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Hi, I’m Brad Feld, a managing director at the Foundry Group who lives in Boulder, Colorado. I invest in software and Internet companies around the US, run marathons and read a lot.

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The Business Center at The Lansing Capital City Airport

Comments (7)

I’ve always traveled a lot.  Recently, the travel friction that I experience in airports around the country has felt like it’s at an all time high.  Lines are long, people are angry and impatient, flights are delayed or overbooked, and there’s never a power outlet anywhere to plug my laptop into.

Yesterday was a miserable travel day as I made my way from Washington DC to East Lansing, MI via Chicago.  An hour in the security line at Dulles plus 15 minutes in a people mover guaranteed that I missed my flight, resulting in a reshuffling of the entire afternoon of meetings in Chicago.  I eventually ended up at a Marriott Hotel in East Lansing late last night.

I’m heading home today (yippee) and got to the Lansing Capital City Airport 90 minutes early.  It’s empty, clean, calm, and relaxed.  I had a nice meal at the restaurant upstairs and went wandering around looking for a power outlet.  Imagine my pleasant surprise when I found a real business center outside of Gate 6 (there are only 9 gates at this airport – kind of like the number of highways in Alaska.)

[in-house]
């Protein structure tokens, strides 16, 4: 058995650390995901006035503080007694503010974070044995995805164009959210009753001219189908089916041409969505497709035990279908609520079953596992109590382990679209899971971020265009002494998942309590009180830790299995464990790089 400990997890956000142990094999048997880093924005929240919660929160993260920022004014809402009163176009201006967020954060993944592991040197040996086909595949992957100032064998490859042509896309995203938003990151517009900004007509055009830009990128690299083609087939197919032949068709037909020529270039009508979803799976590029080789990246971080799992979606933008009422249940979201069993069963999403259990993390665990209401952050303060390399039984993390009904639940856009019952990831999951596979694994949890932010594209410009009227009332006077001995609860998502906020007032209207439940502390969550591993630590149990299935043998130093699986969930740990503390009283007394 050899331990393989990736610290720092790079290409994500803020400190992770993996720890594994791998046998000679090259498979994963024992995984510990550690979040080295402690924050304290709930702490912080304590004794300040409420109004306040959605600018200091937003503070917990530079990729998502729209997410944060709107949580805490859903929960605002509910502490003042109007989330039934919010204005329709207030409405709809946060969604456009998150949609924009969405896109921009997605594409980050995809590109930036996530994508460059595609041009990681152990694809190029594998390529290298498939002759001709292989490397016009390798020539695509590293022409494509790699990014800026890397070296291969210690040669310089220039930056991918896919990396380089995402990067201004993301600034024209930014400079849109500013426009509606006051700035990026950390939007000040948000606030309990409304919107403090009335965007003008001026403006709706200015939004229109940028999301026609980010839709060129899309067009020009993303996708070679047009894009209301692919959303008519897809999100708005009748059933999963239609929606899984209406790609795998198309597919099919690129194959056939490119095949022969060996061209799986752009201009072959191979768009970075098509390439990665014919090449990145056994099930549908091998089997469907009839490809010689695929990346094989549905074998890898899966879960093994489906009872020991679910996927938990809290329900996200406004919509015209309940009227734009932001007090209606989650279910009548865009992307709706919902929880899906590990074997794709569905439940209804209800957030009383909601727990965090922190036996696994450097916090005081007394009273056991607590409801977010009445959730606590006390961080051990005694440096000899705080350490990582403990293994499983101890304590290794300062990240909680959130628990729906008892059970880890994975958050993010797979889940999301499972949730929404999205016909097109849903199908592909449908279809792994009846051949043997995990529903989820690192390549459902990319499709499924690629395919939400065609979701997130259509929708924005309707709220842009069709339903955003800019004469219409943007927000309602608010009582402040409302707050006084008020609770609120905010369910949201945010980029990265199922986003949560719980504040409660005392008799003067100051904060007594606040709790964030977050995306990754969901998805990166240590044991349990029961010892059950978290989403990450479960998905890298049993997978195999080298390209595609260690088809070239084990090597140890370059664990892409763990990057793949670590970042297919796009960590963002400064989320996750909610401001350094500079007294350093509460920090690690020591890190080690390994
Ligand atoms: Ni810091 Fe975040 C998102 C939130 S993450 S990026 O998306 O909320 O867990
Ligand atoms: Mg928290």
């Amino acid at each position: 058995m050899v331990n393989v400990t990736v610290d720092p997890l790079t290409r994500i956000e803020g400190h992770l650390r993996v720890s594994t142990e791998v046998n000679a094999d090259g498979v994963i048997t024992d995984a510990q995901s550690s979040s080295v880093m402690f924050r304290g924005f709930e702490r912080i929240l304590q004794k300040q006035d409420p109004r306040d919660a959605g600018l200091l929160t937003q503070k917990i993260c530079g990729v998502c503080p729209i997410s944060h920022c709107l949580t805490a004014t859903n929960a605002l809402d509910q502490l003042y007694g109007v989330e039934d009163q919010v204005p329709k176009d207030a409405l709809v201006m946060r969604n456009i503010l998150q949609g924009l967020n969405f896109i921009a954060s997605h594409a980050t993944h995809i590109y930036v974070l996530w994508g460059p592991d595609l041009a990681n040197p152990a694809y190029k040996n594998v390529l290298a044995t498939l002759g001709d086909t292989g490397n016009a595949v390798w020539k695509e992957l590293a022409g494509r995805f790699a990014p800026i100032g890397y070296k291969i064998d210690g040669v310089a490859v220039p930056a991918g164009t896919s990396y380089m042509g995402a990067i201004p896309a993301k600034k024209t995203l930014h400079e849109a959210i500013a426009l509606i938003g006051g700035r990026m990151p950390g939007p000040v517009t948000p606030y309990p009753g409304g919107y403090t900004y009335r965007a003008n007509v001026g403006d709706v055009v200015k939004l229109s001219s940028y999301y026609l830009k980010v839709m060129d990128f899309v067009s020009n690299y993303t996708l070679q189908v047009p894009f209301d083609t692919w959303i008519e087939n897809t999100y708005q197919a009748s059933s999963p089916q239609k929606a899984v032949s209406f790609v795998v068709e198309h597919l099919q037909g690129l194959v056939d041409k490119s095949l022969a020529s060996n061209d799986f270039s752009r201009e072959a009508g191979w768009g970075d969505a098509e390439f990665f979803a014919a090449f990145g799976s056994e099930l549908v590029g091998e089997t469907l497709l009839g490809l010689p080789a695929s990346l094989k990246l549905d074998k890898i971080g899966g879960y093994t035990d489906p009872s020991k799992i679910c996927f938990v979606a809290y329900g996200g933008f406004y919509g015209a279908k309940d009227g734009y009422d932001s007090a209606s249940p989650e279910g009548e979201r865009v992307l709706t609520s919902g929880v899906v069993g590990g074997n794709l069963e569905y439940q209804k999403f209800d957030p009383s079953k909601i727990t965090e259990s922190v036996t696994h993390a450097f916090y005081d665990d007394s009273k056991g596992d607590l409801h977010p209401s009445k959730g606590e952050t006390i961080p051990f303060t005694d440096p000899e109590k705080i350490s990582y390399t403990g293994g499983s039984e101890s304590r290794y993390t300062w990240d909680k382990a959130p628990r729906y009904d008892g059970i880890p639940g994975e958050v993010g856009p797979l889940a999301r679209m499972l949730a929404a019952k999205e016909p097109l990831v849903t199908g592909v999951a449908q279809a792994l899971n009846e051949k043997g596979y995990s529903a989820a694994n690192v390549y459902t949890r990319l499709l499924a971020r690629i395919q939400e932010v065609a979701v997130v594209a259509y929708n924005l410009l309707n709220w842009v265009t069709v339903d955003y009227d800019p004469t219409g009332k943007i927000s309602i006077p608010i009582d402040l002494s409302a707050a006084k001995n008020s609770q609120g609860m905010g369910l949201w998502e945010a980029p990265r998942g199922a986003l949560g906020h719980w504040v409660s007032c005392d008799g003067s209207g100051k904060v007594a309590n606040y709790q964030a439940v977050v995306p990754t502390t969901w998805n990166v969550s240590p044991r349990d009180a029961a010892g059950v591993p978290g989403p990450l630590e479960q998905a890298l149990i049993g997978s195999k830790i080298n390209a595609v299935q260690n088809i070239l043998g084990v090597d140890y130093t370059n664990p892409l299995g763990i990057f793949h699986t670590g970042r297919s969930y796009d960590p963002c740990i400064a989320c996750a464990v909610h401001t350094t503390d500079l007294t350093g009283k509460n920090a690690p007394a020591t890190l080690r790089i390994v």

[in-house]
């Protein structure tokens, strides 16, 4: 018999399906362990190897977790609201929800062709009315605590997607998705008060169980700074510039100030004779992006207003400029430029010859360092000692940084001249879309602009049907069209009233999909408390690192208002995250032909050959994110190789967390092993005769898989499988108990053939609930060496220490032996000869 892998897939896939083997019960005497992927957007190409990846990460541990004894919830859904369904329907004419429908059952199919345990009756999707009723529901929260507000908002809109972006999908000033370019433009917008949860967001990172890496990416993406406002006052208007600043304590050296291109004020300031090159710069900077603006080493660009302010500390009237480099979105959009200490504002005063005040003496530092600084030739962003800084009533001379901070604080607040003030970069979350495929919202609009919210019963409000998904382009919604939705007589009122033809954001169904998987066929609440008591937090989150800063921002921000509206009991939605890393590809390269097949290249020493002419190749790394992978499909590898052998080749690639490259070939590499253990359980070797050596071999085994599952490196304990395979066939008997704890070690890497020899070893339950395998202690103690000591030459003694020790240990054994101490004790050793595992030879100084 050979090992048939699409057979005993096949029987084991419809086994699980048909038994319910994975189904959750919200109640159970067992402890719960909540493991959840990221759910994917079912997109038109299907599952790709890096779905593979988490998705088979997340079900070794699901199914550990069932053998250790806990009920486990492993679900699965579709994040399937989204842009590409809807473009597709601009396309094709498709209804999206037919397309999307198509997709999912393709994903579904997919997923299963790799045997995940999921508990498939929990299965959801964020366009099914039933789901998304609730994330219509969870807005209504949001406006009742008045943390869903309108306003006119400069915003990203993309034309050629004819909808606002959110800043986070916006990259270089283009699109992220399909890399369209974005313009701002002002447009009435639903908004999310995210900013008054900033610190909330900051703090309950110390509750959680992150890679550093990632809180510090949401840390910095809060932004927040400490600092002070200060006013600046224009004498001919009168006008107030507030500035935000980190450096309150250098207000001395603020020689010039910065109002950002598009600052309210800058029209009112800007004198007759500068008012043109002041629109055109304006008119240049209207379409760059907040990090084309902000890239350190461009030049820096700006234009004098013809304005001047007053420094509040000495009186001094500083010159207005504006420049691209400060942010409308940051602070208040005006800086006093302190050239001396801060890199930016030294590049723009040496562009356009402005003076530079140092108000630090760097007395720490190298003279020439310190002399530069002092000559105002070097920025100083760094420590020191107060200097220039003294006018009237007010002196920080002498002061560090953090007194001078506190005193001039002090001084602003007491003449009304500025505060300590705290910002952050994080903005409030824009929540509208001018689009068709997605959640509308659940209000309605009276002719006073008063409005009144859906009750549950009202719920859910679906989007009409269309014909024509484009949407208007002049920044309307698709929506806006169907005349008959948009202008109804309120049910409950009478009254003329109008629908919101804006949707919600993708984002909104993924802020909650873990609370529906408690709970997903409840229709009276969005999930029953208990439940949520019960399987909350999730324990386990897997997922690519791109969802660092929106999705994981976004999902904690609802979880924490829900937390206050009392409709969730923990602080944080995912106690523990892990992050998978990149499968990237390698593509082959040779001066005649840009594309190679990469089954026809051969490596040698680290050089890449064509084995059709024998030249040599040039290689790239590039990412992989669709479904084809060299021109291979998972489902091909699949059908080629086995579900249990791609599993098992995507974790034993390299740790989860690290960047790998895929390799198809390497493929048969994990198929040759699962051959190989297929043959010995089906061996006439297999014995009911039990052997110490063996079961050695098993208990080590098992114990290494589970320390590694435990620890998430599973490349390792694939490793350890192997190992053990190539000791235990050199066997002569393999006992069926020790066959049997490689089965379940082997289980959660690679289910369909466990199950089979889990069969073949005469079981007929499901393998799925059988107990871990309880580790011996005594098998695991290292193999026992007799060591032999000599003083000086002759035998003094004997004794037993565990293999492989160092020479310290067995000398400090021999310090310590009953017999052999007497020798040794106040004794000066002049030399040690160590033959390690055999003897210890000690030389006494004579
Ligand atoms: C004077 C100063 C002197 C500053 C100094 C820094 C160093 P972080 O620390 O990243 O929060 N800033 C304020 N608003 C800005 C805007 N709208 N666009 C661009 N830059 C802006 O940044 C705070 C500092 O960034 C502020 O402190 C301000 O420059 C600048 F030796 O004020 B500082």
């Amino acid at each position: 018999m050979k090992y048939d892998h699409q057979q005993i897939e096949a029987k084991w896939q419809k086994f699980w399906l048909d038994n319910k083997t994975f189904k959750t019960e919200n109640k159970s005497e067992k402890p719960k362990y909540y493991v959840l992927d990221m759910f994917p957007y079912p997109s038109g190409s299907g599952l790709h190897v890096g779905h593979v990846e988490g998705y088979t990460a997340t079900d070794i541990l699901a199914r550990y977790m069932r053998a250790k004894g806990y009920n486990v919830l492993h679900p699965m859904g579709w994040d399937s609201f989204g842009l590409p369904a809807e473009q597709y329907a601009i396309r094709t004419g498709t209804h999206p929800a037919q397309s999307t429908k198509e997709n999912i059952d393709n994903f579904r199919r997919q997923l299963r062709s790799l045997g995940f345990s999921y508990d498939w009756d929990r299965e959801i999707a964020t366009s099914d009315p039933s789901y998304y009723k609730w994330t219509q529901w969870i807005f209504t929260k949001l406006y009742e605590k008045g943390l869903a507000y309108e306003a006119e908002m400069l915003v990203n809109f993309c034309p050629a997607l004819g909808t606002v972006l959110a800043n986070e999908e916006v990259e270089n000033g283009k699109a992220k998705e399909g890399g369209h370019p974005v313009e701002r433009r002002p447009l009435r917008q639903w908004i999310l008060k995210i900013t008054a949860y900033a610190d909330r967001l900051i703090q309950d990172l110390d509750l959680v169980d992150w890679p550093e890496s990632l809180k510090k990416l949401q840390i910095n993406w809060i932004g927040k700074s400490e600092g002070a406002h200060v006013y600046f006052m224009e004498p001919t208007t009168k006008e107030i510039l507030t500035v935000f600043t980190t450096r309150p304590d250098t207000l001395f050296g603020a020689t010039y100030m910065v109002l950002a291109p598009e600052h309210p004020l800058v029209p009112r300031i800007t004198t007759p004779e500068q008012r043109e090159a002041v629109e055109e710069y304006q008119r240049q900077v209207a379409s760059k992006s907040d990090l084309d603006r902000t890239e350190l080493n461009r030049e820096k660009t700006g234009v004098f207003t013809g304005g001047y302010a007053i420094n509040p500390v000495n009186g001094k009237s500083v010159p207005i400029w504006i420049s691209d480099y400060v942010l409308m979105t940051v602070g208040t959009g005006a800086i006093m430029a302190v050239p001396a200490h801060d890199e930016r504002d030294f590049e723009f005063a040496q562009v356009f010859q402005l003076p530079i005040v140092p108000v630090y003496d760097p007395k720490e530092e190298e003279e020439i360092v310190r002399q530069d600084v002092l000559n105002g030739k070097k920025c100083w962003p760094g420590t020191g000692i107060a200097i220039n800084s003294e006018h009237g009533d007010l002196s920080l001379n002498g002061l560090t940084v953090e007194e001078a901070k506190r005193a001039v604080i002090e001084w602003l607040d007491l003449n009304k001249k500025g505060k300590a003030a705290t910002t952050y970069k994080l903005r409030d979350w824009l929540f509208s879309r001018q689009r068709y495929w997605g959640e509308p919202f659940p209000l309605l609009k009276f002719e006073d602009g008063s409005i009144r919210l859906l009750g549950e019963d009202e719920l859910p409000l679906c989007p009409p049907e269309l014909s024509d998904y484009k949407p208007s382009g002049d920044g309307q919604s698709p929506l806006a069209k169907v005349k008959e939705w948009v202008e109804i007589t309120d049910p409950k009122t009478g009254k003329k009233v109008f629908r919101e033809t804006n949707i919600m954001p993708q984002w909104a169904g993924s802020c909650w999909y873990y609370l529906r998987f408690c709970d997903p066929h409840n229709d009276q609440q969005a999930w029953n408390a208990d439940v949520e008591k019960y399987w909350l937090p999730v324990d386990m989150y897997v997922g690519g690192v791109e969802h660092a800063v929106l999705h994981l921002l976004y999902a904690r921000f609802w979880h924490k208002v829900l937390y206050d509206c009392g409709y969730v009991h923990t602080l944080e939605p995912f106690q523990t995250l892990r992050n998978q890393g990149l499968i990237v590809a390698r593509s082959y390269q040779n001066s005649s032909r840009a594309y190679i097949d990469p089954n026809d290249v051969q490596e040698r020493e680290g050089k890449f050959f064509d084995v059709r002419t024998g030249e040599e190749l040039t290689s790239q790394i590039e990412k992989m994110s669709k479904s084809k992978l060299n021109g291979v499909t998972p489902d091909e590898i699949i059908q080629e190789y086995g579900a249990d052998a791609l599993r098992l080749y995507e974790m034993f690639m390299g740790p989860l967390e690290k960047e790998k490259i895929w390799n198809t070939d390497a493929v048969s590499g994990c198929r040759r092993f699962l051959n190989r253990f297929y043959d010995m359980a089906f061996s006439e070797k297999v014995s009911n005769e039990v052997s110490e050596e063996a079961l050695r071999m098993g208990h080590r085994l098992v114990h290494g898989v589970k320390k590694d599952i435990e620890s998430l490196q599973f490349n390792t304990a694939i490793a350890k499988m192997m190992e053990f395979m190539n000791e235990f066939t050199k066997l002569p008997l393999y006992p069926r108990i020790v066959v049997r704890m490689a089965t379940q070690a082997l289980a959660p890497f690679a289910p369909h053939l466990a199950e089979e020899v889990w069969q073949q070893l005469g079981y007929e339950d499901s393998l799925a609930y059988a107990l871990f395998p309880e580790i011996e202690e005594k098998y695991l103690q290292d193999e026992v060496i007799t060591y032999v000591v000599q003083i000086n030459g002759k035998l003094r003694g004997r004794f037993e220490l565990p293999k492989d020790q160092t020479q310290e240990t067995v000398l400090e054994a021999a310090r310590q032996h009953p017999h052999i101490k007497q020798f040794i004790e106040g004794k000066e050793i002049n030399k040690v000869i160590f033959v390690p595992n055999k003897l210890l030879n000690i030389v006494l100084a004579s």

I’m sitting alone in a 2,000 square foot room that’s equipped with pretty much everything you’d ever want – comfy furniture, copying machine, fax machine, printer, lots of internet connections, plenty of telephones, and power outlets everywhere.  After marveling at this for a few minutes, I’ve almost forgotten that I’m actually in an airport.  Oh – and it’s quiet and free.  This definitely tops any Red Carpet Club I’ve been at in the past year.

  • http://nickgray.net/ Nick Gray

    Just curious – but why do you continue to fly commercial when it can negatively influence your business results?
    I guess until something like DayJet http://www.dayjet.com/ materializes, going corporate is still expensive at about $1,000 per flight hour. But sometimes it really makes sense.

  • http://www.feld.com Brad Feld

    Nick – I’ve never been able to get my mind around paying $1,000 / flight hour. While the travel friction is high, I work and sleep on the plane easily so I’m pretty productive. Someday the cost of private travel will cross a barrier where that’s what I’ll do – but it’s not at $1,000 / hour. Call it my heritage.

    • James MotownIni

      What were you doing in Lansing btw? That's Motown Initiative turf right there. Lansing airport is small, but they do put some money into that place I must say.

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